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In my middleware software layer I am receiving a lot of crashes due with the message,

page allocation failure. order:10, mode:0xd1

As I understand the crash can occur due to number of reasons, running out of dynamic memory for further allocations or Memory fragmentation.

The backtrace which follows the message is not relevant beause it comes through a third party driver module, Most likely the problem is with that driver but Unfortunately, I can neither get any debug information from that nor the source code. I would like to profile my source code using some programatic function calls so as to rule out the possibility of the two scenarios I mentioned above.

I cannot use valgrind because ARM is not yet fully supported by Valgrind.

[Update:] Adding the stacktrace, as @caf's answer suggests there can be some valuable information in it.

Application: page allocation failure. order:10, mode:0xd1
Backtrace:                                                  
[<c00297d0>] (dump_backtrace+0x0/0x114) from [<c02812b8>] (dump_stack+0x18/0x1c)
 r7:0000000a r6:000000d1 r5:00000000 r4:00000000                                
[<c02812a0>] (dump_stack+0x0/0x1c) from [<c00716e4>] (__alloc_pages_nodemask+0x49c/0x4fc)
[<c0071248>] (__alloc_pages_nodemask+0x0/0x4fc) from [<c007175c>] (__get_free_pages+0x18/0x44)
[<c0071744>] (__get_free_pages+0x0/0x44) from [<bf021790>] (tsif_request_rx_buffer+0x74/0xf4 [tsif_data])
[<bf02171c>] (tsif_request_rx_buffer+0x0/0xf4 [tsif_data]) from [<bf021bd8>] (tsif_data_ioctl+0x17c/0x9d4 [tsif_data])
 r7:be9e8604 r6:c0045319 r5:c3793400 r4:00000007
[<bf021a5c>] (tsif_data_ioctl+0x0/0x9d4 [tsif_data]) from [<c00a1c30>] (vfs_ioctl+0x78/0x94)
[<c00a1bb8>] (vfs_ioctl+0x0/0x94) from [<c00a22e0>] (do_vfs_ioctl+0x594/0x5f0)
 r7:c2067e80 r6:00000021 r5:c2067e80 r4:00000021
[<c00a1d4c>] (do_vfs_ioctl+0x0/0x5f0) from [<c00a237c>] (sys_ioctl+0x40/0x64)
[<c00a233c>] (sys_ioctl+0x0/0x64) from [<c0025ec0>] (ret_fast_syscall+0x0/0x28)
 r7:00000036 r6:00144220 r5:00139030 r4:008a47cc
Mem-info:
DMA per-cpu:
CPU    0: hi:   18, btch:   3 usd:   0
active_anon:4120 inactive_anon:134 isolated_anon:0
 active_file:79 inactive_file:3729 isolated_file:0
 unevictable:0 dirty:0 writeback:0 unstable:0 buffer:0
 free:4137 slab_reclaimable:198 slab_unreclaimable:894
 mapped:1707 shmem:64 pagetables:75 bounce:0
DMA free:16548kB min:1104kB low:1380kB high:1656kB active_anon:16480kB inactive_anon:536kB active_file:316kB inactive_file:14916kB unevictable:0kB isolated(o
lowmem_reserve[]: 0 0 0
DMA: 215*4kB 131*8kB 73*16kB 49*32kB 30*64kB 8*128kB 3*256kB 2*512kB 3*1024kB 2*2048kB 0*4096kB 0*8192kB 0*16384kB = 16548kB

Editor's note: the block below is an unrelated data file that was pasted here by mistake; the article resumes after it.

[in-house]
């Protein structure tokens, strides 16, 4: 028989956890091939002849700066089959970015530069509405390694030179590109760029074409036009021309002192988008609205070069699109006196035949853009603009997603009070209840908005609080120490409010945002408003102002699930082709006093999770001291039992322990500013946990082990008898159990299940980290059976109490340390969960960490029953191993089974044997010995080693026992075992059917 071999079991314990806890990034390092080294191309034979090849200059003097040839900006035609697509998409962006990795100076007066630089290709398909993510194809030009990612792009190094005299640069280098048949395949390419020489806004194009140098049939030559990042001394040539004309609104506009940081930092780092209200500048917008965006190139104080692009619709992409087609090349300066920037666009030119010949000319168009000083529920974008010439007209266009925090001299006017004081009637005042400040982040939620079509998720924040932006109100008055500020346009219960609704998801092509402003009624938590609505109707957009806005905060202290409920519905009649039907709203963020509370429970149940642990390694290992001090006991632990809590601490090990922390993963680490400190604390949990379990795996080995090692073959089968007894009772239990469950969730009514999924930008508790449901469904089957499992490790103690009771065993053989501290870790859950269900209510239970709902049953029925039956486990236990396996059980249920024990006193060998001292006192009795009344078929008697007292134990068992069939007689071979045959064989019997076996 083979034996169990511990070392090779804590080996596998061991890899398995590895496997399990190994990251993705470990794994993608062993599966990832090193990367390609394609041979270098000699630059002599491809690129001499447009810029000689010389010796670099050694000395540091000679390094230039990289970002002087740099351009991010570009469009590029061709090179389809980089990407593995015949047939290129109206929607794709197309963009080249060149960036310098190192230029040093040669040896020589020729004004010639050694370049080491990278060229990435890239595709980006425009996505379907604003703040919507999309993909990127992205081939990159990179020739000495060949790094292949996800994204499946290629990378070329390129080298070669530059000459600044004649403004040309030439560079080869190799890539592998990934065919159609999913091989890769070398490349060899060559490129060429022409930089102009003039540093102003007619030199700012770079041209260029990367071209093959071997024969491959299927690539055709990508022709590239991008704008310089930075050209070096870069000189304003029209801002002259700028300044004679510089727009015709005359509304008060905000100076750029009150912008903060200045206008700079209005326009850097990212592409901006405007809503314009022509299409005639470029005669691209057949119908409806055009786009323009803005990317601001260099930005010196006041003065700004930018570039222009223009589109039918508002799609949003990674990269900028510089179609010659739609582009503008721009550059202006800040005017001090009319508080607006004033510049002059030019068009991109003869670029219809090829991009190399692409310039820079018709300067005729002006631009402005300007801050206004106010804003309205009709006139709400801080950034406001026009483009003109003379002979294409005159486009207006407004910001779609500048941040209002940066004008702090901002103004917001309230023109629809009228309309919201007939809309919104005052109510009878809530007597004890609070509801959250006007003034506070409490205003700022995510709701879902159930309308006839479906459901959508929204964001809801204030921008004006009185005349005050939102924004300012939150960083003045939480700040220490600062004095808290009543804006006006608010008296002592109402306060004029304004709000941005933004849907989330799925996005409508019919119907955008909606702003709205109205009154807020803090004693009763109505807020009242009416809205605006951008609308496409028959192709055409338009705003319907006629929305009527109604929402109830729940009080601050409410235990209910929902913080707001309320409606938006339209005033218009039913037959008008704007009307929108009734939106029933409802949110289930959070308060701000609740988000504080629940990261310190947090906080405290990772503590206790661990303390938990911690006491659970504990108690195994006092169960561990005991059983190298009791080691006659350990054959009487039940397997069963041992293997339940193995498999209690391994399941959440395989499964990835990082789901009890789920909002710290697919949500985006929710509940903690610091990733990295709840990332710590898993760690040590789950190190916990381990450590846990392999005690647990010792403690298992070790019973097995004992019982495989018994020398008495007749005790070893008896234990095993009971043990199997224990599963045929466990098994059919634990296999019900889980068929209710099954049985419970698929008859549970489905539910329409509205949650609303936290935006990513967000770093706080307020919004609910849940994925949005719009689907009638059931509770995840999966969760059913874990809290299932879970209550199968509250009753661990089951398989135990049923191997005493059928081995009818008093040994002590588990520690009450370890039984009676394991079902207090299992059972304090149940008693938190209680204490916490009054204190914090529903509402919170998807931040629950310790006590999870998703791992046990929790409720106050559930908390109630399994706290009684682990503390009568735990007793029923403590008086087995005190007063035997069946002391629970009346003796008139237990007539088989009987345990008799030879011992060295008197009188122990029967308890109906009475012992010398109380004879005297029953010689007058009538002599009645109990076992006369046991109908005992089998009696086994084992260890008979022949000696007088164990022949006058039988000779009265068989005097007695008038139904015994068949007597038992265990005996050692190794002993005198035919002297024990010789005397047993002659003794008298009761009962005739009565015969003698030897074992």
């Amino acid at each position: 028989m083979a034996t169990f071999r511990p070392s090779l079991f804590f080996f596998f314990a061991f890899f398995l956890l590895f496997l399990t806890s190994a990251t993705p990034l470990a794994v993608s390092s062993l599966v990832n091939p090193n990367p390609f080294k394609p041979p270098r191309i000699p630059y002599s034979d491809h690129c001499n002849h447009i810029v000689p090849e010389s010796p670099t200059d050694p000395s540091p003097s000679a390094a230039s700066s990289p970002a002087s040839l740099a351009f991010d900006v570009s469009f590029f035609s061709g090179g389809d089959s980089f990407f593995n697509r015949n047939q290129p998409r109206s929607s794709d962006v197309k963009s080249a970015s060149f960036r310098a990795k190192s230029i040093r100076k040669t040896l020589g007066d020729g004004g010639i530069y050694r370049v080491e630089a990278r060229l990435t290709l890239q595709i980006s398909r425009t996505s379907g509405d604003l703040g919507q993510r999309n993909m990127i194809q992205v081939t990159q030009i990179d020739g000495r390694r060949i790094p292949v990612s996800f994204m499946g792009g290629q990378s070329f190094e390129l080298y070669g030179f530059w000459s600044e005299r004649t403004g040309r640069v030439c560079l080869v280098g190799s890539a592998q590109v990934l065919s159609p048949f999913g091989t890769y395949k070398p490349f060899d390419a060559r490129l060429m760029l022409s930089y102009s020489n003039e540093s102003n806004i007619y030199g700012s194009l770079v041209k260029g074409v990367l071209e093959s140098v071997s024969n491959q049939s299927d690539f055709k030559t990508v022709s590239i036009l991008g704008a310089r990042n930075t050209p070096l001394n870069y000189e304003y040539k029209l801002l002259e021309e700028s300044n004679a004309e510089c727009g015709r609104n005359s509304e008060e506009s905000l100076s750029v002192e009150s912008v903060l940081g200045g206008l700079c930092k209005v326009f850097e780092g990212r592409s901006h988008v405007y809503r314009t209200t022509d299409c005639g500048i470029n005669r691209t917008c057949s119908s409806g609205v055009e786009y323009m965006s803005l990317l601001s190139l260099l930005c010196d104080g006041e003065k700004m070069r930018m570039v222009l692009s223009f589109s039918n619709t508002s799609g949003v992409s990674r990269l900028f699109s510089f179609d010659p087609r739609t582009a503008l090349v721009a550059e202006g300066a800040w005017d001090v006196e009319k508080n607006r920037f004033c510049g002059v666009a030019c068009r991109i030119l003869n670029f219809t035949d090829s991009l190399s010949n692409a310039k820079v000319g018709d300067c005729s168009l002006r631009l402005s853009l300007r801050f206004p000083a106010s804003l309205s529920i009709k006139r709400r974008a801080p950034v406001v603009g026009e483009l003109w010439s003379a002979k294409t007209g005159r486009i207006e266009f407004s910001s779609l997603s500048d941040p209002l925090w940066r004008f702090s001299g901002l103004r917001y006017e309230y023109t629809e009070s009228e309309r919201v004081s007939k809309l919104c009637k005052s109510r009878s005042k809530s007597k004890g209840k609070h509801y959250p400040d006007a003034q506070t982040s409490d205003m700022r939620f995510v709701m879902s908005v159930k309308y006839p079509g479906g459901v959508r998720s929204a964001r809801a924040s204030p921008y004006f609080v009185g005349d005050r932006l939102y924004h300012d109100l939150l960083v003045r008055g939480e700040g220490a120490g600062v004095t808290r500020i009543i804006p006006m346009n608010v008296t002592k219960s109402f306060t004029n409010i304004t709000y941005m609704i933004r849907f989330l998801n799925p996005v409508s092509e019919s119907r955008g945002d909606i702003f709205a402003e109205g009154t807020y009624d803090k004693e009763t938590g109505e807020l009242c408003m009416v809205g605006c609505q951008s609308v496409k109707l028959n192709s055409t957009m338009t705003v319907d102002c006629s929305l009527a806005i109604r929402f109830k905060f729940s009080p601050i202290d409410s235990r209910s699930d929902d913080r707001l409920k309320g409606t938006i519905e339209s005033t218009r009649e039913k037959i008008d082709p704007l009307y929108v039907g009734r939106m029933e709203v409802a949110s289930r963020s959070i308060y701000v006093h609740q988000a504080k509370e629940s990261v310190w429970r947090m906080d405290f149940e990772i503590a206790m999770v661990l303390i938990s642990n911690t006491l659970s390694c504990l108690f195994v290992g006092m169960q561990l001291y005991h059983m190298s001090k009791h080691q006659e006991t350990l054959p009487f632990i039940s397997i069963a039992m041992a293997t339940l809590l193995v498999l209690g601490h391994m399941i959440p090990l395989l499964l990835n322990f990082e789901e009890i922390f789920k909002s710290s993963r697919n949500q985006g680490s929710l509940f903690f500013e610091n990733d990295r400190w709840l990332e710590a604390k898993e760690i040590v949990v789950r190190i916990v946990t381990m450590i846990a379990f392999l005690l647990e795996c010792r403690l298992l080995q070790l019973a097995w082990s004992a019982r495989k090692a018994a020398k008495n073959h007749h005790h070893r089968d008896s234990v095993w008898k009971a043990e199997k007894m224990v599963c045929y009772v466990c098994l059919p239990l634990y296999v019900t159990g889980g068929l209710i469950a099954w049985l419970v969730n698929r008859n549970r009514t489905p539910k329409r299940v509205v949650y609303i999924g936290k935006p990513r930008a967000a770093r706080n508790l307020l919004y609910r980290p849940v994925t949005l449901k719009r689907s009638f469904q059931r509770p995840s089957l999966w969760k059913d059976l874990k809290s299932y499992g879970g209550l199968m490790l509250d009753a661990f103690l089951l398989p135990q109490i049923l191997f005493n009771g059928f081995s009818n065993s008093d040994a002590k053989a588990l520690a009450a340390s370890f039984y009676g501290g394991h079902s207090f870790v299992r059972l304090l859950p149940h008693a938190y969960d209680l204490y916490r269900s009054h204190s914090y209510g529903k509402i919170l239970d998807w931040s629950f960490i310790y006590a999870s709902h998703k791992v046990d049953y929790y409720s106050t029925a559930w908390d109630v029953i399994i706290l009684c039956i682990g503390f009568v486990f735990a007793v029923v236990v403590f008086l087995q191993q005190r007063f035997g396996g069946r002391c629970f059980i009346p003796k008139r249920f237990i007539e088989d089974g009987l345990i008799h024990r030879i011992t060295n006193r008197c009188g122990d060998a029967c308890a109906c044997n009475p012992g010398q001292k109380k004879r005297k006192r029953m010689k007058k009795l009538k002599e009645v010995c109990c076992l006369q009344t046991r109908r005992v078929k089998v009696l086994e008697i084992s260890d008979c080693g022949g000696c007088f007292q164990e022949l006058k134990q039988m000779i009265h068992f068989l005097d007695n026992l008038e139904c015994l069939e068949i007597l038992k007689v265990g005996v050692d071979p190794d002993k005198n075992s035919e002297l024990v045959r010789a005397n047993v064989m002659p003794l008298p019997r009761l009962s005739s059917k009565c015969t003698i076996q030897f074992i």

3872 total pagecache pages
19200 pages of RAM
4209 free pages
4738 reserved pages
960 slab pages
1751 pages shared
0 pages swap cached

So the question is How can I programmatically get the amount of memory currently available from C/C++ code, the platform is Linux.

share|improve this question
    
What about man 2 getrlimit? –  Victor Sorokin Jun 28 '11 at 7:01
1  
And if you want amount of installed physical RAM, you can parse first line of /proc/meminfo –  Victor Sorokin Jun 28 '11 at 7:03
    
@Victor Sorokin: getrlimit, gets the limit on a system resource not the currently available amount. –  Alok Save Jun 28 '11 at 7:06
    
@Als Then you parse second line of /proc/meminfo :) –  Victor Sorokin Jun 28 '11 at 7:07
    
Have you considered the possibility that you have a value of -1 that is getting cast to unsigned and then used as the amount to allocate? –  Karl Knechtel Jun 28 '11 at 7:29
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1 Answer

up vote 12 down vote accepted

The message you have shown indicates a failure to allocate memory for a kernel allocation, not a userspace allocation. It is a request for a 4MB (this is what order = 10 means) block of contiguous physical memory. This is a very large kmalloc() request, and it is not surprising that it fails (likely due to memory fragmentation rather than free memory).

You can find out how much free memory is available in /proc/meminfo, however a more detailed summary is available from the kernel log immediately after the backtrace - starting with the line "Mem-info".


Your backtrace shows that there is 16548kB of memory available, but the largest block is 2048kB (order = 9). So memory fragmentation is indeed your problem.

From reading the source to the tsif driver you appear to be using, it seems that the driver requests a kernel allocation with a size entirely controlled by userspace, invoked by the TSIF_REQ_RX_BUF ioctl() (this is a really bad design, especially given that it doesn't even try to report failures to userspace!). My suggestion is to reduce the size of the buffer you are requesting with this ioctl.

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I updated additional information in question, Any problems you can point through it. –  Alok Save Jun 28 '11 at 7:24
    
@Als: See updated answer. –  caf Jun 28 '11 at 7:44
    
Thanks! Excellent answer! Unfortunately, changing that huge allocation was not a viable option for me, but your answer gave me the direction. What was happening was that during the lifetime of the application the ioctl TSIF_REQ_RX_BUF was called & deallocated multiple times, this used to further fragment the memory. The way i got around is Just calling the ioctl once at starting of the application lifetime, where I am sure of it to succeed(since less fragmentation at that time) & then just use it throughout the lifetime of the application just releasing at end of lifetime. –  Alok Save Jul 9 '11 at 6:00
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